I’ve always been interested in car design, particularly the flamboyant designs that came out of the Art Deco period and the evocative styling of post war sports cars, and had been thinking for some time of creating a series of artworks that paid homage to work of the designers, the beauty of the forms and design detailing.
The lightbulb moment came when I thought about using Aluminium instead of canvas or board as a painting surface. These vehicles often had Aluminium bodywork so it felt very appropriate and opened up lots of possibilities to use the metal as part of the composition and to introduce a sculptural quality to my work.
I started working on the project in Sept 2014 and it took around 6 months to establish the approach to composition, the style of painting, and technically how to achieve the surface treatments and work with Oil paints on Aluminium.
I paint in oils and glazes onto specially fabricated or reclaimed Aluminium panels and apply different surface treatments to the Aluminium to make it part of the composition – areas are polished, etched with acids or textured to represent features of the car or to introduce background design elements. The combined effect is unique - the Aluminium’s surface treatments subtly catch the light according to the position of the viewer and lighting conditions, bringing the image to life.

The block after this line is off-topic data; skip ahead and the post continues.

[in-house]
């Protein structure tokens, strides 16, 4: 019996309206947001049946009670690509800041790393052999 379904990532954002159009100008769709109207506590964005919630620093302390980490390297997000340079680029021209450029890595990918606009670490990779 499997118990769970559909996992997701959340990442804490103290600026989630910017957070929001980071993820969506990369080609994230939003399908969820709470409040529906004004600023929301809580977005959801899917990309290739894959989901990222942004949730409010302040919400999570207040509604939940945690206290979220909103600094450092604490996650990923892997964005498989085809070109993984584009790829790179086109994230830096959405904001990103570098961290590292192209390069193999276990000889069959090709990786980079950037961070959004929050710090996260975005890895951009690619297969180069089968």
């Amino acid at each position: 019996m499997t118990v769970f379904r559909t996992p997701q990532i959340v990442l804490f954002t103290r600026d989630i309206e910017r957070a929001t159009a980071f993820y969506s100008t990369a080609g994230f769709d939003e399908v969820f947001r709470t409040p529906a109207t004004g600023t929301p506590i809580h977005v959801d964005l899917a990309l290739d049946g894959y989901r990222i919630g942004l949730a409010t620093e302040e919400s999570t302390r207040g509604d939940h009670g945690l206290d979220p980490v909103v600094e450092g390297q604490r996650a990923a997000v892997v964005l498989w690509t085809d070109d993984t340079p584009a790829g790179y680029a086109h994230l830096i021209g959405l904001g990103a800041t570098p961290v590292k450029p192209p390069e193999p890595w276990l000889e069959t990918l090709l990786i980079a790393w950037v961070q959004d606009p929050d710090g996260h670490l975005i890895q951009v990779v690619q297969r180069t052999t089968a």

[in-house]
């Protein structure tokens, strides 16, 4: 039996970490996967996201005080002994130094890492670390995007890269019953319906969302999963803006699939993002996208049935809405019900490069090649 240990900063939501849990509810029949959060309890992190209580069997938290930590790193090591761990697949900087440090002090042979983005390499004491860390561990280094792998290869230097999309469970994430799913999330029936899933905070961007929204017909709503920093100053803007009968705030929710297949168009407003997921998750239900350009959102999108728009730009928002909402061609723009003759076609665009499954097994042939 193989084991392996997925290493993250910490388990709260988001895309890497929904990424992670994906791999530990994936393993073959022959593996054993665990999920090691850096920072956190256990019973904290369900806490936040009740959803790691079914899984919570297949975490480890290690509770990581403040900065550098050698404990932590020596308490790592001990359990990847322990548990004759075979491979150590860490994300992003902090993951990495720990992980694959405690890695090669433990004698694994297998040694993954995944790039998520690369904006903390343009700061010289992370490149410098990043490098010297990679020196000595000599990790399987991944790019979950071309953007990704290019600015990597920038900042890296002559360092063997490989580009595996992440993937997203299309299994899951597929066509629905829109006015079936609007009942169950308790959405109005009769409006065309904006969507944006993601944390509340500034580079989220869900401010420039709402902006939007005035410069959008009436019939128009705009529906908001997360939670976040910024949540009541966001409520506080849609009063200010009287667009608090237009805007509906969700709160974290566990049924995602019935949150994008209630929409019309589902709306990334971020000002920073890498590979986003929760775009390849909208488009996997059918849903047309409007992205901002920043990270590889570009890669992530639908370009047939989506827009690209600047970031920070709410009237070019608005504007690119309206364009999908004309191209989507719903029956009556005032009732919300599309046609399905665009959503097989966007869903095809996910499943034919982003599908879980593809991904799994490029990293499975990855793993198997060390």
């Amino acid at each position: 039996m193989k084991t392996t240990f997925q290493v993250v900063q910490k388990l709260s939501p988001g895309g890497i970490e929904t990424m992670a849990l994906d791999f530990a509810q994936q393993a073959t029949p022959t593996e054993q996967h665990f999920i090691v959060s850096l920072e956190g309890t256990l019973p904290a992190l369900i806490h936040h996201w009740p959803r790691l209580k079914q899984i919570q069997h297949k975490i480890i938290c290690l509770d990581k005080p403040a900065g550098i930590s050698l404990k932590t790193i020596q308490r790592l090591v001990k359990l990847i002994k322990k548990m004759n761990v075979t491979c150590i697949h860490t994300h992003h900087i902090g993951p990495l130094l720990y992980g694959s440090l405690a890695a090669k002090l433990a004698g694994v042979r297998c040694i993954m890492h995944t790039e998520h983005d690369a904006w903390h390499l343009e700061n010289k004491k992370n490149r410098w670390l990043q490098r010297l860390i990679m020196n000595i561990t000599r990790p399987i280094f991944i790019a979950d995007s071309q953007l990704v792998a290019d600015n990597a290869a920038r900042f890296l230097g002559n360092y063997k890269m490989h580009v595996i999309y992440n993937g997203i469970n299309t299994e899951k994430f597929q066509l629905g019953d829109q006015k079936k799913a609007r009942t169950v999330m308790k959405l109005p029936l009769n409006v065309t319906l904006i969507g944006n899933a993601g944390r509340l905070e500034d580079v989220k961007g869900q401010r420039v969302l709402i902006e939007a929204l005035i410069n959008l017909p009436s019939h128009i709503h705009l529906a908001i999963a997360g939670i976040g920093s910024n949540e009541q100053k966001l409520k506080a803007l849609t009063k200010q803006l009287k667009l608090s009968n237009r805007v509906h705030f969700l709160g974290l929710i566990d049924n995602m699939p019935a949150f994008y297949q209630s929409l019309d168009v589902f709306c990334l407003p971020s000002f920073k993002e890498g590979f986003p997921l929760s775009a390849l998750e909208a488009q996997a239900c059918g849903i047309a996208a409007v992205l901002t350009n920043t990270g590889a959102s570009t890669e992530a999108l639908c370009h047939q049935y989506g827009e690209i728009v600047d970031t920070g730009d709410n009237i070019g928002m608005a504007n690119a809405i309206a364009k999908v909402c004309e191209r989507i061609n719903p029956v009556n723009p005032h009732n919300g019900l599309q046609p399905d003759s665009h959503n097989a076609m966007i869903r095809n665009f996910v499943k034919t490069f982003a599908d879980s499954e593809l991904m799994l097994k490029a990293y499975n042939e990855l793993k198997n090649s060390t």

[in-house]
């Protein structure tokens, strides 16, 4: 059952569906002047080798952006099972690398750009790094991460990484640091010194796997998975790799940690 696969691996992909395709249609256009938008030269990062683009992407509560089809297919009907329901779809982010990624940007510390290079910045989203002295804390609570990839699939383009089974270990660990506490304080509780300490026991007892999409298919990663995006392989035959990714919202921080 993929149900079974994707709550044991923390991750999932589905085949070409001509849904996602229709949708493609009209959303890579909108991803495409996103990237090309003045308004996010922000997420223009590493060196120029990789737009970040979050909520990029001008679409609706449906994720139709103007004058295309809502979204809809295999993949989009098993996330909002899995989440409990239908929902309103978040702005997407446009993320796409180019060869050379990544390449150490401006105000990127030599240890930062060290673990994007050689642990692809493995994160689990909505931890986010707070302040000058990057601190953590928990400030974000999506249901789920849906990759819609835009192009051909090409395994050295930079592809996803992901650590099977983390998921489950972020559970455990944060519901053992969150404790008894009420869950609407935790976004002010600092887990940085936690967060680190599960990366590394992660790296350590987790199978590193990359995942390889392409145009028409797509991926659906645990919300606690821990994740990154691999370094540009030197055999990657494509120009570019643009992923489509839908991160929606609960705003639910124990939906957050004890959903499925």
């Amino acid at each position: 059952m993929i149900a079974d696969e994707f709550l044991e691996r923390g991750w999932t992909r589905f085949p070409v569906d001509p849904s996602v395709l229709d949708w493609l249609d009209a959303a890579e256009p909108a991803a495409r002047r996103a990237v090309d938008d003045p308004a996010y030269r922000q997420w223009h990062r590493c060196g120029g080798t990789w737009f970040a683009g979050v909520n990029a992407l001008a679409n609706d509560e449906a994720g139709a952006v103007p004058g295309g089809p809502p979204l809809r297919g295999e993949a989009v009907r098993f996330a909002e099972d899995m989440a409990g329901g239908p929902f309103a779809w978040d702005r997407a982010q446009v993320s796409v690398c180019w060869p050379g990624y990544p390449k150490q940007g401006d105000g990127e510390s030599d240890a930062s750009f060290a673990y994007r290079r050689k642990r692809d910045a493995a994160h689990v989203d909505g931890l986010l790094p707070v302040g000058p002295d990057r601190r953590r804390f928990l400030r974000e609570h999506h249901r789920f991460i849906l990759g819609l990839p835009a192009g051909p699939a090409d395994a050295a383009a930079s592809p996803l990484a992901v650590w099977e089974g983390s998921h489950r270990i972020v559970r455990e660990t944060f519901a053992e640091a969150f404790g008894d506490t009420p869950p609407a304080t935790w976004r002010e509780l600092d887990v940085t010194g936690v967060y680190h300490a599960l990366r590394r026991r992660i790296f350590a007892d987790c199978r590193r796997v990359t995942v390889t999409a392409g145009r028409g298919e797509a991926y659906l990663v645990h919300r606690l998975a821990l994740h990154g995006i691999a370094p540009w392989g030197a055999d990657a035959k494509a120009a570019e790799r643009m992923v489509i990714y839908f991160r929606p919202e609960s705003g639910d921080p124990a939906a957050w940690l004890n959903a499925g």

The process starts with sketches to get a feeling for the overall composition, which may include several views of the subject combined with close ups of styling details, elements taken from engineering drawings or badges and emblems from the model or marque, and this can involve some research.
The next step is to get photographic reference of the subject. Where possible I’ll take the photographs myself to ensure the angles are correct and I have good reference of all the details. I like to have the design, colours, compositional elements and colours resolved before I start painting and sometimes prepare a mock-up of the painting in Photoshop using the photographs.
With the design finalised, the next step is to prepare the Aluminium, which can involve a number of processes including etching with acids, polishing, sanding and brushing. The painting is then executed with oil paints and glazes. Everything is done by hand and each piece takes between 3 and 8 weeks depending on the size and number of elements in the composition.
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